5. [5] 
    Elizabeth Miller wrote:


  6. [6] 
    Elizabeth Miller wrote:

    We all have days just like this - some of us more than others. :)

  7. [7] 
    Elizabeth Miller wrote:


    I think Democrats voting for a 'moderate' republican in the House is a good idea. That would show real leadership!

  8. [8] 
    Elizabeth Miller wrote:

    Do you have any candidates in mind?

  9. [9] 
    nypoet22 wrote:

    i think the dems had a chance to do that back in november, and missed the opportunity.

  10. [10] 
    Elizabeth Miller wrote:

    That doesn't mean that they have to squander another opportunity.

  11. [11] 
    Elizabeth Miller wrote:

    The problems is that there is SUCH a lack of imagination in the halls of Congress, as there is elsewhere. :(

  12. [12] 
    Elizabeth Miller wrote:


    I was just thinking ... if Dems chose to lead and do what you say, wouldn't that give them a big say in who that moderate Republican speaker would be? They could choose to support someone, for instance, whose views on immigration reform would align to some degree with theirs ... is there any Republican in the House like that?

  13. [13] 
    nypoet22 wrote:


    for your benefit i'll repeat some of what i've written on earlier threads. 80% of israelis support continued military action. why? because they're informed and paying attention. hamas initiated the conflict, continues to hold over 100 live hostages, and have indicated in no uncertain terms that they intend to repeat the exercise. it's easy to sit on the sidelines and criticize when you're not the one being shot, raped, kidnapped, and threatened with more of the same.

    Just about everyone in israel knows someone whose life has been affected by terrorist attacks over the past fifty years; to them it's not about the abstract long-term success of a political strategy, it's quite literally about their own survival. thus, while a unilateral ceasefire without precondition might seem like the humane thing to permit aid to civilians, it also prolongs the captivity of the hostages and increases the chances of terrorists to escape, plan, and strike again.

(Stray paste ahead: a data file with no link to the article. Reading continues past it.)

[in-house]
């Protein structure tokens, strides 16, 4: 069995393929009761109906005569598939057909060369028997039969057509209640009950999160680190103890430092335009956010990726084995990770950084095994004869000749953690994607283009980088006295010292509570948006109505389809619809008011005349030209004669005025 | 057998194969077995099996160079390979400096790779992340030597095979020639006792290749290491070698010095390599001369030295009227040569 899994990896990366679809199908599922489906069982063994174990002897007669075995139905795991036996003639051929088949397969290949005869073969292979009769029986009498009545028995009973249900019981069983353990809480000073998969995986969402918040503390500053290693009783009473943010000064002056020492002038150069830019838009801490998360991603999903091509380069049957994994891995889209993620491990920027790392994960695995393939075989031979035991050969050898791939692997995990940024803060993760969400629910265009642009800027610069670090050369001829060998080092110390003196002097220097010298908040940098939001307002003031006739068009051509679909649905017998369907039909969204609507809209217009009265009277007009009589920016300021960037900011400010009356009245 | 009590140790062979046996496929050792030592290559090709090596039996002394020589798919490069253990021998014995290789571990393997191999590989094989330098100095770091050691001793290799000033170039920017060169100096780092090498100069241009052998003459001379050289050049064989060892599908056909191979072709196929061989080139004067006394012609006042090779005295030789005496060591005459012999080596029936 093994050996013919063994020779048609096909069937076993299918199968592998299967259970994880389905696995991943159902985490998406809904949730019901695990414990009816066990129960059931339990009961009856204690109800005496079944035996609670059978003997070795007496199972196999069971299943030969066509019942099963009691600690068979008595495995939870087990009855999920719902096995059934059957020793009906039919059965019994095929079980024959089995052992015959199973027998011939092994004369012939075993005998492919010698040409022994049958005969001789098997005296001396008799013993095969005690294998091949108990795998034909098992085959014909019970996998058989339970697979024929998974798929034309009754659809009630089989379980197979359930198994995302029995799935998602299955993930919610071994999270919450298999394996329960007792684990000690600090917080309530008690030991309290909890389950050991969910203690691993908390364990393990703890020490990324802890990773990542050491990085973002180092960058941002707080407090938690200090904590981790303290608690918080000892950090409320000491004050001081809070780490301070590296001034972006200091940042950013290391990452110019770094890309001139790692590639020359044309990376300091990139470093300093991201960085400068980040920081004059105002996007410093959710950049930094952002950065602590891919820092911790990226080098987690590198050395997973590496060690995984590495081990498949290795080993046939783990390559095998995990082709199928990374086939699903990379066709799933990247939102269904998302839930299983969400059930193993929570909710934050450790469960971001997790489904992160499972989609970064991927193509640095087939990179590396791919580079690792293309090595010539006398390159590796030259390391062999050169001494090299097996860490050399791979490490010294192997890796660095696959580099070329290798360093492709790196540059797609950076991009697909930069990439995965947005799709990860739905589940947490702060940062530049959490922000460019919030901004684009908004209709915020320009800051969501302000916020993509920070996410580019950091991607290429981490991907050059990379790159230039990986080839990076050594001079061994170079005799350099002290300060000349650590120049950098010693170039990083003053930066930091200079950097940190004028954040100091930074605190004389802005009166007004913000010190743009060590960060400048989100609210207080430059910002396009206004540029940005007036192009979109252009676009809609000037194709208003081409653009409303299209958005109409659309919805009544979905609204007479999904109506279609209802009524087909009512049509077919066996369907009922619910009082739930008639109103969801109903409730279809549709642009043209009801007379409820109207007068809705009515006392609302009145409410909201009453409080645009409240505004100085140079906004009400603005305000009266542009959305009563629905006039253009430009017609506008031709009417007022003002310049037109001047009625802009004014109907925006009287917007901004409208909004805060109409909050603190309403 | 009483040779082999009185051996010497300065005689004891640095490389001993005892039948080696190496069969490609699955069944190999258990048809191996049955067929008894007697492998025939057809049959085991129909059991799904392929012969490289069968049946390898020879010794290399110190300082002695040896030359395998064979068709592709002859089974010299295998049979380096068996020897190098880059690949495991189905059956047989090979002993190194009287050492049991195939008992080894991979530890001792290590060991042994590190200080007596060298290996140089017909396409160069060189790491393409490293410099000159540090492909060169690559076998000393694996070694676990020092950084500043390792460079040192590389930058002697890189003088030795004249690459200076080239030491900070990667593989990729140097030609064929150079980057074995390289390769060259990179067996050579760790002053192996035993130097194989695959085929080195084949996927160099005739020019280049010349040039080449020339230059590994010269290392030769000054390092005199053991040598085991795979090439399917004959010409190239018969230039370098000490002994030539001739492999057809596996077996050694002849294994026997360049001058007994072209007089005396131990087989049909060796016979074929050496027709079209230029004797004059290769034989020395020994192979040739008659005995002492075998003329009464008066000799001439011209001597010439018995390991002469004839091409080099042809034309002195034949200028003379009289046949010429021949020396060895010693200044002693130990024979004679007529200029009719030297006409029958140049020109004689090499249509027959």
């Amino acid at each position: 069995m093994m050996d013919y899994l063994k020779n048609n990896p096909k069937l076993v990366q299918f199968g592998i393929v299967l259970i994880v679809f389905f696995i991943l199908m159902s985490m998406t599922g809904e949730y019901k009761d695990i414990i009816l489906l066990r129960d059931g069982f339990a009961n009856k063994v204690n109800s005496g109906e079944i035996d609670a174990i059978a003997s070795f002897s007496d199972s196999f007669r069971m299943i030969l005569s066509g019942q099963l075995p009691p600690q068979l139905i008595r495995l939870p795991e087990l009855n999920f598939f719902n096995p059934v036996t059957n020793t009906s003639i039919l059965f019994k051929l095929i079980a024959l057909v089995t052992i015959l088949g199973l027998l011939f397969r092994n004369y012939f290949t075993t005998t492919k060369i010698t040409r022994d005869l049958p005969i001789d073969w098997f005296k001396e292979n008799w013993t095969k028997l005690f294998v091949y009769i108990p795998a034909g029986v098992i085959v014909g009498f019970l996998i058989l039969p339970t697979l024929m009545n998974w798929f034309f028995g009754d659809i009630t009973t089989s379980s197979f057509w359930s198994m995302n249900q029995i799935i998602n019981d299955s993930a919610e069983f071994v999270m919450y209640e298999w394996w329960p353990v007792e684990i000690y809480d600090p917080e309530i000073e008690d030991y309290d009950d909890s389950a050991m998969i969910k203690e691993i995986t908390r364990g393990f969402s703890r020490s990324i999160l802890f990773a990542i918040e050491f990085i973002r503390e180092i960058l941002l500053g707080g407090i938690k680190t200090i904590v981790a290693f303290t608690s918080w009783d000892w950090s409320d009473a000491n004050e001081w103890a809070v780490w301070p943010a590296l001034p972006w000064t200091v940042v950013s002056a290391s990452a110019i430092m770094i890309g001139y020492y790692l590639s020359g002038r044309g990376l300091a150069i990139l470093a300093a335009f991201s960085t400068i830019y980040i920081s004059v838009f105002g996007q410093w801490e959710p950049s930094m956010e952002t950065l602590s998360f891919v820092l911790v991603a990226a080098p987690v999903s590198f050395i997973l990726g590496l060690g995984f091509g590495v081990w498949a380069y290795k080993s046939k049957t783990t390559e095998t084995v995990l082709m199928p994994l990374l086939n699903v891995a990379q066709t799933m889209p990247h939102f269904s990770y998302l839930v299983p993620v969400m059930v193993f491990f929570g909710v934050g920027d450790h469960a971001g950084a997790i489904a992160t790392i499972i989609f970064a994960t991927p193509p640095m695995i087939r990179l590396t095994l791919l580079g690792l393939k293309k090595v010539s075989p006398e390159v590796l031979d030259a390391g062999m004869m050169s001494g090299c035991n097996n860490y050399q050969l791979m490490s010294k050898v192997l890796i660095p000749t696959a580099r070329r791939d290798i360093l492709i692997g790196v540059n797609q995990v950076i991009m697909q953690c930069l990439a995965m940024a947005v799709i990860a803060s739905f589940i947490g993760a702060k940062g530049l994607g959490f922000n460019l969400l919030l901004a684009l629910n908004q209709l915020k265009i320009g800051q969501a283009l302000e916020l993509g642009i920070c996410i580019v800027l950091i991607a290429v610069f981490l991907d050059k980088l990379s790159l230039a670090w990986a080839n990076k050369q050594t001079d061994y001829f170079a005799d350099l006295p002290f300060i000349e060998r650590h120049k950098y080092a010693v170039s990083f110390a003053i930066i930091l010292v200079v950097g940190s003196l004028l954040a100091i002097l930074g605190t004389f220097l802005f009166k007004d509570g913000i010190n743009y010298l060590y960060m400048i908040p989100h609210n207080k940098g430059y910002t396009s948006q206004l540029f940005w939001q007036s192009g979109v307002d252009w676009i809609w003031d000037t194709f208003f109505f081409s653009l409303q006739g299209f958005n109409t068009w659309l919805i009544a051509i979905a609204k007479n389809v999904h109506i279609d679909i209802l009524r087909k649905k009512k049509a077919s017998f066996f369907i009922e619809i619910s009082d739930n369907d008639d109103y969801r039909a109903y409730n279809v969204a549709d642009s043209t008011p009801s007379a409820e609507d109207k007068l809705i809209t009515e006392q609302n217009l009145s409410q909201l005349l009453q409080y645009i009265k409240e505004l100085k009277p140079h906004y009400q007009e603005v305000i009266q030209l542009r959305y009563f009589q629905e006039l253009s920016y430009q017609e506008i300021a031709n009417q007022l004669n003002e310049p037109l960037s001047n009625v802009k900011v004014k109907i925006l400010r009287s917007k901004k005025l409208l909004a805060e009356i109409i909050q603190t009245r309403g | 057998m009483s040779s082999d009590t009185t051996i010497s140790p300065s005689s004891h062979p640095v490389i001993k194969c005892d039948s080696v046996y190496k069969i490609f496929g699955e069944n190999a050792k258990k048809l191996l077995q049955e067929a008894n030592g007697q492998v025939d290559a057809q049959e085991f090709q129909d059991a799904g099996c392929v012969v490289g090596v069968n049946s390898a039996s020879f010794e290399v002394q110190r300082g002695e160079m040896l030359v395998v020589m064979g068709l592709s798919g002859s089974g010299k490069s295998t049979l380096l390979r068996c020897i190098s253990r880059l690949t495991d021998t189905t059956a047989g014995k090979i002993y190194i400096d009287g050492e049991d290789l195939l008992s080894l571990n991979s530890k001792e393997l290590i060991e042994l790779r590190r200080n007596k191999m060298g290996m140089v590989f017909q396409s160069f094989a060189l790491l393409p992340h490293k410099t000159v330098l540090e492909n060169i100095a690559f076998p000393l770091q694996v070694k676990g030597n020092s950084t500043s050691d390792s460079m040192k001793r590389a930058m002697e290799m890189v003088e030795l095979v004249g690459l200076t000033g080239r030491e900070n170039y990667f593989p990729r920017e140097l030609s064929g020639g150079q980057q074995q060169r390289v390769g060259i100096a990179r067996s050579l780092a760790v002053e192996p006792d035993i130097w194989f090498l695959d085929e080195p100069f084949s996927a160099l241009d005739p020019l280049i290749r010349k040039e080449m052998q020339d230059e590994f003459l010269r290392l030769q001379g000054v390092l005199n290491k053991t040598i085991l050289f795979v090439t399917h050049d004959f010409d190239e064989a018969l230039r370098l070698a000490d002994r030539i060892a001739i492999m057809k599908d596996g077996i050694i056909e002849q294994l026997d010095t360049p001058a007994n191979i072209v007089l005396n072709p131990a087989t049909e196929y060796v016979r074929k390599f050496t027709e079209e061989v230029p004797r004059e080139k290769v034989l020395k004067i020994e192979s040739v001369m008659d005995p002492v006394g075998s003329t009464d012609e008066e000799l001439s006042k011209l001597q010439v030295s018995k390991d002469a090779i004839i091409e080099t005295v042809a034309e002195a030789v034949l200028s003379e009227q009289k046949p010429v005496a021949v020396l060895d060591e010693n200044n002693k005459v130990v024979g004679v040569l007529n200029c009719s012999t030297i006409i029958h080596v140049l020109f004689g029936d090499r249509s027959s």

14. [14] 
    Elizabeth Miller wrote:


    Who here has been advocating for a unilateral ceasefire without precondition?

  15. [15] 
    Elizabeth Miller wrote:

    And, who believes that indiscriminate bombing is the only way to decimate Hamas?

  16. [16] 
    nypoet22 wrote:


  17. [17] 
    Elizabeth Miller wrote:

    Not true, Joshua. You are so blinded by your assumptions.

  18. [18] 
    Elizabeth Miller wrote:

    I understand that the issues we are now discussing are very emotional. But, that is not a reason to forego friendships.

  19. [19] 
    nypoet22 wrote:

    Just reading what you write.

  20. [20] 
    Elizabeth Miller wrote:

    Actually, Joshua, you are reading much more than what I write and you need to stop doing that! Because, you are giving 'reading between the lines' whole new meaning...

  21. [21] 
    nypoet22 wrote:

    going back and quoting everything you've written to prove my point isn't really something i enjoy doing, so i'll leave it to others who are more capable to prove you wrote what i read, no intra-line reading required.

  22. [22] 
    Elizabeth Miller wrote:

    I tell you what, Joshua, if you just stop reading what I write altogether you might stop sounding so confused and we'll both start feeling better. :)

  23. [23] 
    nypoet22 wrote:

    if that's what you'd like.

  24. [24] 
    Elizabeth Miller wrote:

    Did I say that!?